Pratt & Whitney Rocketdyne Powers United Launch Alliance Atlas V Upper Stage, Placing Satellite into Orbit for NASA and U.S. Geological Survey
Pratt & Whitney Rocketdyne and RD AMROSS successfully propelled the most advanced Landsat Data Continuity Mission (LDCM) spacecraft into orbit today for NASA and the U.S. Geological Survey. The spacecraft was launched from Vandenberg Air Force Base, Calif., by a United Launch Alliance Atlas V rocket. The Atlas V is powered by the RD AMROSS RD-180 booster engine and a Pratt & Whitney Rocketdyne RL10A-4-2 upper-stage engine. Pratt & Whitney Rocketdyne is a United Technologies Corp. (NYSE: UTX) company. RD AMROSS LLC is a joint venture of Pratt & Whitney Rocketdyne and NPO Energomash.
"Congratulations to the entire RL10 team for successfully delivering a payload into orbit - twice in two weeks," said Christine Cooley, RL10 program manager, Pratt & Whitney Rocketdyne. "This successful launch demonstrates your commitment and ongoing dedication to mission success."
"The RD-180 also demonstrated its consistent reliability with yet another successful launch," said Bill Parsons, president and CEO of RD AMROSS. "We're honored to help NASA and the U.S. Geological Survey acquire what will be some of the best data and imagery available of the Earth across the globe for use in agriculture, education, business and science."
The LDCM is the eighth satellite in the Landsat program and is designed to provide continuous, uninterrupted data and imagery of the Earth's terrestrial and Polar Regions. The information will be used for land-use planning and monitoring; support of disaster response; water-use monitoring; as well as serve NASA in the areas of climate, water and carbon cycles, ecosystems, biogeochemistry and Earth surface/interior research.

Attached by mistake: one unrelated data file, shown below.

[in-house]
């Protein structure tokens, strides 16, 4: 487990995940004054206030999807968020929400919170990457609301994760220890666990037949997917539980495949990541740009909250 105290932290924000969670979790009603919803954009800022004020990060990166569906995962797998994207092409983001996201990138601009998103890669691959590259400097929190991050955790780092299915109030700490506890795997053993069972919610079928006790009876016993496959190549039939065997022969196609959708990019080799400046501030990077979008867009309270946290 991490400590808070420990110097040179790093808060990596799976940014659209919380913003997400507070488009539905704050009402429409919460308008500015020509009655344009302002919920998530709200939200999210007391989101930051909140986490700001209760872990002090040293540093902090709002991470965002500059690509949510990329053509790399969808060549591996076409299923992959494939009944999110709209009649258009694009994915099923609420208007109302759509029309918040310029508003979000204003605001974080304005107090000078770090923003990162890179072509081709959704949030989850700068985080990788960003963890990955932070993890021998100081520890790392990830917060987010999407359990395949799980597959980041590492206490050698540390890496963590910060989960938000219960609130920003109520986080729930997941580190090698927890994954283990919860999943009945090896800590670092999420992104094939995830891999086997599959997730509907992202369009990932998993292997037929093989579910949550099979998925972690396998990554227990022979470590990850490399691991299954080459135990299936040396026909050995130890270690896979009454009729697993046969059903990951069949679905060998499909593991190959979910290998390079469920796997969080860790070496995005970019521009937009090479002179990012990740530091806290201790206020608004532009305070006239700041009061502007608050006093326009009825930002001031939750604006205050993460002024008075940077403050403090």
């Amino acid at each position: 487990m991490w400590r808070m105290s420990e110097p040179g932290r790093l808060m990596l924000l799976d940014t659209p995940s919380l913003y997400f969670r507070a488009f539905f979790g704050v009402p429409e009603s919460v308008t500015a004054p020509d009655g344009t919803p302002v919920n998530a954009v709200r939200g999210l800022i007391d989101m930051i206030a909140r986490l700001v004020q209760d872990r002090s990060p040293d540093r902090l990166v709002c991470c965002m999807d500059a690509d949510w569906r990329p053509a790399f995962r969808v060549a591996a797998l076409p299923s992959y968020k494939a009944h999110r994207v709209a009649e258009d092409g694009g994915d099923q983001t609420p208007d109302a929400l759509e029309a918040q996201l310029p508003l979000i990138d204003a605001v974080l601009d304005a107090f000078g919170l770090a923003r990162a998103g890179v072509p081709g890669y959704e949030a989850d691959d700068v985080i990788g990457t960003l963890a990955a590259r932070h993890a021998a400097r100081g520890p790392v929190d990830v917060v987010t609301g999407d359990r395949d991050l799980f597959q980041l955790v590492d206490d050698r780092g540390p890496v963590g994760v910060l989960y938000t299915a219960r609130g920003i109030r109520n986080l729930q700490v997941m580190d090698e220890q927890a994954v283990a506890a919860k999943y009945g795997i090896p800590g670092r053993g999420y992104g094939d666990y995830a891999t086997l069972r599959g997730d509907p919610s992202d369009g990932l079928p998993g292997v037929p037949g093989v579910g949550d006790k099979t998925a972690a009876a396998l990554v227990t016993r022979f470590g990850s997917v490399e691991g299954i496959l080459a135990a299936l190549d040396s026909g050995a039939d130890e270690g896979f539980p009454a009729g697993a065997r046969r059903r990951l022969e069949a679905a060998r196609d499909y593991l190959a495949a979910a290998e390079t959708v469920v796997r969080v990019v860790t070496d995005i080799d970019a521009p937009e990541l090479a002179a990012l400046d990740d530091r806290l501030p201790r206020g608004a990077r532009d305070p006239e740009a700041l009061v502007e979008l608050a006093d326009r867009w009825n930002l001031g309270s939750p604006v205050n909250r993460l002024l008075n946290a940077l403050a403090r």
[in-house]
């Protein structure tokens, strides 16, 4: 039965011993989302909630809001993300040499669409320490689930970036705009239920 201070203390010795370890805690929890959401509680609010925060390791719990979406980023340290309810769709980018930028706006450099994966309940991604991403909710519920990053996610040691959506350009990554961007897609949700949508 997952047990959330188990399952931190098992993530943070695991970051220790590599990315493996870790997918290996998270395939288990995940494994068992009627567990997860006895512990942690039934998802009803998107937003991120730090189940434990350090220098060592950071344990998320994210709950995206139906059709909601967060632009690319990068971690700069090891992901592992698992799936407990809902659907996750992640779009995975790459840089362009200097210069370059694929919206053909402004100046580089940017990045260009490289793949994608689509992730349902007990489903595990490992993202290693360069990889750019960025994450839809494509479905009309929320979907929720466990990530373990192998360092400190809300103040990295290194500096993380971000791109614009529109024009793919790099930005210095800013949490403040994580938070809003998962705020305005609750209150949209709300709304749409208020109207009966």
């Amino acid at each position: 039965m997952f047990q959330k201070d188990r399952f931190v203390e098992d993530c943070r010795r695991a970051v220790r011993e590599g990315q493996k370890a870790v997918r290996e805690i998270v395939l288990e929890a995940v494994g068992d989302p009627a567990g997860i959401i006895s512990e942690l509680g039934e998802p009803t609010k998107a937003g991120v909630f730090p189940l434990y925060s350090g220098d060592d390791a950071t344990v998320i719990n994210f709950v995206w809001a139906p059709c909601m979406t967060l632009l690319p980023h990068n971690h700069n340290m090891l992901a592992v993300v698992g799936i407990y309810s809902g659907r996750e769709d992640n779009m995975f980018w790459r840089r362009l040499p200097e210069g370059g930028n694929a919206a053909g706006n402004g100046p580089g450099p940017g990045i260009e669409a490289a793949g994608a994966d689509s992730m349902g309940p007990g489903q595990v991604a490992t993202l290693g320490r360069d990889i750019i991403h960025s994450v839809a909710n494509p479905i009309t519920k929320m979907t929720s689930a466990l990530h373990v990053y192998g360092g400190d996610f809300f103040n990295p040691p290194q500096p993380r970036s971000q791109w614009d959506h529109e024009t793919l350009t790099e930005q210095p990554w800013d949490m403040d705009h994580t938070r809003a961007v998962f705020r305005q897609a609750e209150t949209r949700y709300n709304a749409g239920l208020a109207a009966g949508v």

The Landsat data series began in 1972 and has the longest continuous record of changes in Earth's surface as seen from space. It is the only satellite system designed and operated to repeatedly observe the global land surface at moderate resolution. The data provides a unique resource for people who work in agriculture, geology, forestry, regional planning, education, mapping and global change research.
On Jan. 30, Pratt & Whitney Rocketdyne and RD AMROSS successfully propelled NASA's first, third-generation Tracking and Data Relay Satellite (TDRS-K) into orbit. The mission launched from Cape Canaveral Air Force Station, Fla., by a United Launch Alliance Atlas V rocket. TDRS-K is designed to relay communications from the International Space Station, the Hubble Space Telescope and other satellites in low-Earth orbit. The entire TDRS network allows information to move back and forth between the orbiting spacecraft and ground controllers on Earth.
Pratt & Whitney Rocketdyne, a part of Pratt & Whitney, is a preferred provider of high-value propulsion, power, energy and innovative system solutions used in a wide variety of government and commercial applications, including engines for launch vehicles, missile defense systems and advanced hypersonic engines. Behind its successful designs, manufacturing processes, and hardware are Pratt & Whitney Rocketdyne's research and development engineers, who solve tough problems in extreme environments. For more information, go to www.PrattWhitneyRocketdyne.com. Follow us at www.Twitter.com/PWRocketdyne and www.Facebook.com/PWRocketdyne.
Pratt & Whitney is a world leader in the design, manufacture and service of aircraft engines, space propulsion systems and industrial gas turbines. United Technologies, based in Hartford, Conn., is a diversified company providing high technology products and services to the global aerospace and commercial building industries.